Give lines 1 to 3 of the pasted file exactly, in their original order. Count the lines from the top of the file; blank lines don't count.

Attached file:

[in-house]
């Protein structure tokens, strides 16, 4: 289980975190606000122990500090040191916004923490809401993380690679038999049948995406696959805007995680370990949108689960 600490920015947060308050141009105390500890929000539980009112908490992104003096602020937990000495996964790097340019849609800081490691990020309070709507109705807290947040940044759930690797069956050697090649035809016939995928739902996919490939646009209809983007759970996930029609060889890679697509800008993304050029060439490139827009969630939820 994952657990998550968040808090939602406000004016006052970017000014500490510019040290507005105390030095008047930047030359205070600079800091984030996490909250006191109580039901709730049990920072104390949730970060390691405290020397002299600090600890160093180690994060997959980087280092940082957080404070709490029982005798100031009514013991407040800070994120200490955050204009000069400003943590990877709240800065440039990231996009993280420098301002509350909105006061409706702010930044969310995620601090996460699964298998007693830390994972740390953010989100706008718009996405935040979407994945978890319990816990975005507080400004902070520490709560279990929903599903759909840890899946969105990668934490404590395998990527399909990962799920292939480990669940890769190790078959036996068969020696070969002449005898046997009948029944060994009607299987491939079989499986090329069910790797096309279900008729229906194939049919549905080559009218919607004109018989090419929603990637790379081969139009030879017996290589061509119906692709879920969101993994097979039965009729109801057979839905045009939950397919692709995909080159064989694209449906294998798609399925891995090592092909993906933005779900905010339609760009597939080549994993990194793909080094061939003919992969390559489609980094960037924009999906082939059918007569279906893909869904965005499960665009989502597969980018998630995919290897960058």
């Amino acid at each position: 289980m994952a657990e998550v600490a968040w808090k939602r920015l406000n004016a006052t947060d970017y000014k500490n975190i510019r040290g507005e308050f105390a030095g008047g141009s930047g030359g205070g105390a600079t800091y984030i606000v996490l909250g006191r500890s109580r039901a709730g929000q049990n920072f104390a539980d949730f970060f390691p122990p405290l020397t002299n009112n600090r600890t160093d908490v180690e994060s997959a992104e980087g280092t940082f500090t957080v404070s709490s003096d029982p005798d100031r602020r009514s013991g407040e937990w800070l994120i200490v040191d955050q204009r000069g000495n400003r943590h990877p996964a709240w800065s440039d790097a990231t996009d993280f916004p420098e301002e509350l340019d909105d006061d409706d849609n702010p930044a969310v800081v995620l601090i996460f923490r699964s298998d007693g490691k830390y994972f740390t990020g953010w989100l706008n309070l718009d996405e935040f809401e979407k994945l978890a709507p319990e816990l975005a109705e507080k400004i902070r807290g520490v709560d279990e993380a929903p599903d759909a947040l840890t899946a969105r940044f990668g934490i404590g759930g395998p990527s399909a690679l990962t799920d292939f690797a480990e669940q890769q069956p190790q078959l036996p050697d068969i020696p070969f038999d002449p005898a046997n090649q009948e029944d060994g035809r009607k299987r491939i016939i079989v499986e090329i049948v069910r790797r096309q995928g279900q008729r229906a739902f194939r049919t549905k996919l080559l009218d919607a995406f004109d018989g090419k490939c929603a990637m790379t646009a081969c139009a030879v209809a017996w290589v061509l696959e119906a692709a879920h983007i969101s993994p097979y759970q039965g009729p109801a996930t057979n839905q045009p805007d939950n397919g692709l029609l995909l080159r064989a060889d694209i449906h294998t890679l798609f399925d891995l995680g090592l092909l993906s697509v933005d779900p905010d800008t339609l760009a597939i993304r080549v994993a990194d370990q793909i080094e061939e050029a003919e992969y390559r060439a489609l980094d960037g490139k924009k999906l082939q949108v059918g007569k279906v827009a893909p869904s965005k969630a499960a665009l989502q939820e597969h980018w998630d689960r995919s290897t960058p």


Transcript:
[in-house]
């Protein structure tokens, strides 16, 4: 289980975190606000122990500090040191916004923490809401993380690679038999049948995406696959805007995680370990949108689960 600490920015947060308050141009105390500890929000539980009112908490992104003096602020937990000495996964790097340019849609800081490691990020309070709507109705807290947040940044759930690797069956050697090649035809016939995928739902996919490939646009209809983007759970996930029609060889890679697509800008993304050029060439490139827009969630939820 994952657990998550968040808090939602406000004016006052970017000014500490510019040290507005105390030095008047930047030359205070600079800091984030996490909250006191109580039901709730049990920072104390949730970060390691405290020397002299600090600890160093180690994060997959980087280092940082957080404070709490029982005798100031009514013991407040800070994120200490955050204009000069400003943590990877709240800065440039990231996009993280420098301002509350909105006061409706702010930044969310995620601090996460699964298998007693830390994972740390953010989100706008718009996405935040979407994945978890319990816990975005507080400004902070520490709560279990929903599903759909840890899946969105990668934490404590395998990527399909990962799920292939480990669940890769190790078959036996068969020696070969002449005898046997009948029944060994009607299987491939079989499986090329069910790797096309279900008729229906194939049919549905080559009218919607004109018989090419929603990637790379081969139009030879017996290589061509119906692709879920969101993994097979039965009729109801057979839905045009939950397919692709995909080159064989694209449906294998798609399925891995090592092909993906933005779900905010339609760009597939080549994993990194793909080094061939003919992969390559489609980094960037924009999906082939059918007569279906893909869904965005499960665009989502597969980018998630995919290897960058």
């Amino acid at each position: 289980m994952a657990e998550v600490a968040w808090k939602r920015l406000n004016a006052t947060d970017y000014k500490n975190i510019r040290g507005e308050f105390a030095g008047g141009s930047g030359g205070g105390a600079t800091y984030i606000v996490l909250g006191r500890s109580r039901a709730g929000q049990n920072f104390a539980d949730f970060f390691p122990p405290l020397t002299n009112n600090r600890t160093d908490v180690e994060s997959a992104e980087g280092t940082f500090t957080v404070s709490s003096d029982p005798d100031r602020r009514s013991g407040e937990w800070l994120i200490v040191d955050q204009r000069g000495n400003r943590h990877p996964a709240w800065s440039d790097a990231t996009d993280f916004p420098e301002e509350l340019d909105d006061d409706d849609n702010p930044a969310v800081v995620l601090i996460f923490r699964s298998d007693g490691k830390y994972f740390t990020g953010w989100l706008n309070l718009d996405e935040f809401e979407k994945l978890a709507p319990e816990l975005a109705e507080k400004i902070r807290g520490v709560d279990e993380a929903p599903d759909a947040l840890t899946a969105r940044f990668g934490i404590g759930g395998p990527s399909a690679l990962t799920d292939f690797a480990e669940q890769q069956p190790q078959l036996p050697d068969i020696p070969f038999d002449p005898a046997n090649q009948e029944d060994g035809r009607k299987r491939i016939i079989v499986e090329i049948v069910r790797r096309q995928g279900q008729r229906a739902f194939r049919t549905k996919l080559l009218d919607a995406f004109d018989g090419k490939c929603a990637m790379t646009a081969c139009a030879v209809a017996w290589v061509l696959e119906a692709a879920h983007i969101s993994p097979y759970q039965g009729p109801a996930t057979n839905q045009p805007d939950n397919g692709l029609l995909l080159r064989a060889d694209i449906h294998t890679l798609f399925d891995l995680g090592l092909l993906s697509v933005d779900p905010d800008t339609l760009a597939i993304r080549v994993a990194d370990q793909i080094e061939e050029a003919e992969y390559r060439a489609l980094d960037g490139k924009k999906l082939q949108v059918g007569k279906v827009a893909p869904s965005k969630a499960a665009l989502q939820e597969h980018w998630d689960r995919s290897t960058p």